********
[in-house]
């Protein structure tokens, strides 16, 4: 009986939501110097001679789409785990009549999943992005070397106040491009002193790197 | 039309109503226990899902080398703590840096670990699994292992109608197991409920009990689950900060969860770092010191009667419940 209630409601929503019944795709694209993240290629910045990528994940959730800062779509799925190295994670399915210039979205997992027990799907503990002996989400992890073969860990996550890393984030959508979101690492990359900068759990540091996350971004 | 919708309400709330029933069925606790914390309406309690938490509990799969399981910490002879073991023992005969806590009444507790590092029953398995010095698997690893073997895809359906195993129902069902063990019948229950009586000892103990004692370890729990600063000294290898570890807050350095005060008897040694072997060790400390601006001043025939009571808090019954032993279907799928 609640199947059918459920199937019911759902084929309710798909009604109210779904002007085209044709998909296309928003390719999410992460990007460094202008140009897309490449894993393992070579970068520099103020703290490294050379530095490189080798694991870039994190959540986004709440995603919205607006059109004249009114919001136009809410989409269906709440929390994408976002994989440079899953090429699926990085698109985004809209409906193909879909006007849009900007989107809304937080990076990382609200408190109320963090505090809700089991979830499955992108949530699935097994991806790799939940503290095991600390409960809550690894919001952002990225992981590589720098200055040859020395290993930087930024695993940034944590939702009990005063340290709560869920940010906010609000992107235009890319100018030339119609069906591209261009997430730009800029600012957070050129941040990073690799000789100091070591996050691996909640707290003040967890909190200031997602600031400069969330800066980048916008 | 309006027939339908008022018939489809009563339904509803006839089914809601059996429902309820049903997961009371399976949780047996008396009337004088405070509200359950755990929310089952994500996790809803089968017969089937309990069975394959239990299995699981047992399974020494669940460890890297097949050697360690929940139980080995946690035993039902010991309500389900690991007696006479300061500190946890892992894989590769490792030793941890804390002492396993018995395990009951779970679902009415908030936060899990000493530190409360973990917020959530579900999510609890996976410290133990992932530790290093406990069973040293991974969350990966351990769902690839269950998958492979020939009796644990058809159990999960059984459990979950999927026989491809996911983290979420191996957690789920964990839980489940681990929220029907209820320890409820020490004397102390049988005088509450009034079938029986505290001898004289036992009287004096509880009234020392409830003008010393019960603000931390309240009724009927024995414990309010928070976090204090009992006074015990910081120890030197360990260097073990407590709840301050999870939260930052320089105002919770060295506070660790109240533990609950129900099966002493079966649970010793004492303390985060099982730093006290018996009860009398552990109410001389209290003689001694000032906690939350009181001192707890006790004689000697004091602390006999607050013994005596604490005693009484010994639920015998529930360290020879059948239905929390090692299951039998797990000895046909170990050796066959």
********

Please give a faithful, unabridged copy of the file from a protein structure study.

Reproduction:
[in-house]
């Protein structure tokens, strides 16, 4: 009986939501110097001679789409785990009549999943992005070397106040491009002193790197 | 039309109503226990899902080398703590840096670990699994292992109608197991409920009990689950900060969860770092010191009667419940 209630409601929503019944795709694209993240290629910045990528994940959730800062779509799925190295994670399915210039979205997992027990799907503990002996989400992890073969860990996550890393984030959508979101690492990359900068759990540091996350971004 | 919708309400709330029933069925606790914390309406309690938490509990799969399981910490002879073991023992005969806590009444507790590092029953398995010095698997690893073997895809359906195993129902069902063990019948229950009586000892103990004692370890729990600063000294290898570890807050350095005060008897040694072997060790400390601006001043025939009571808090019954032993279907799928 609640199947059918459920199937019911759902084929309710798909009604109210779904002007085209044709998909296309928003390719999410992460990007460094202008140009897309490449894993393992070579970068520099103020703290490294050379530095490189080798694991870039994190959540986004709440995603919205607006059109004249009114919001136009809410989409269906709440929390994408976002994989440079899953090429699926990085698109985004809209409906193909879909006007849009900007989107809304937080990076990382609200408190109320963090505090809700089991979830499955992108949530699935097994991806790799939940503290095991600390409960809550690894919001952002990225992981590589720098200055040859020395290993930087930024695993940034944590939702009990005063340290709560869920940010906010609000992107235009890319100018030339119609069906591209261009997430730009800029600012957070050129941040990073690799000789100091070591996050691996909640707290003040967890909190200031997602600031400069969330800066980048916008 | 309006027939339908008022018939489809009563339904509803006839089914809601059996429902309820049903997961009371399976949780047996008396009337004088405070509200359950755990929310089952994500996790809803089968017969089937309990069975394959239990299995699981047992399974020494669940460890890297097949050697360690929940139980080995946690035993039902010991309500389900690991007696006479300061500190946890892992894989590769490792030793941890804390002492396993018995395990009951779970679902009415908030936060899990000493530190409360973990917020959530579900999510609890996976410290133990992932530790290093406990069973040293991974969350990966351990769902690839269950998958492979020939009796644990058809159990999960059984459990979950999927026989491809996911983290979420191996957690789920964990839980489940681990929220029907209820320890409820020490004397102390049988005088509450009034079938029986505290001898004289036992009287004096509880009234020392409830003008010393019960603000931390309240009724009927024995414990309010928070976090204090009992006074015990910081120890030197360990260097073990407590709840301050999870939260930052320089105002919770060295506070660790109240533990609950129900099966002493079966649970010793004492303390985060099982730093006290018996009860009398552990109410001389209290003689001694000032906690939350009181001192707890006790004689000697004091602390006999607050013994005596604490005693009484010994639920015998529930360290020879059948239905929390090692299951039998797990000895046909170990050796066959």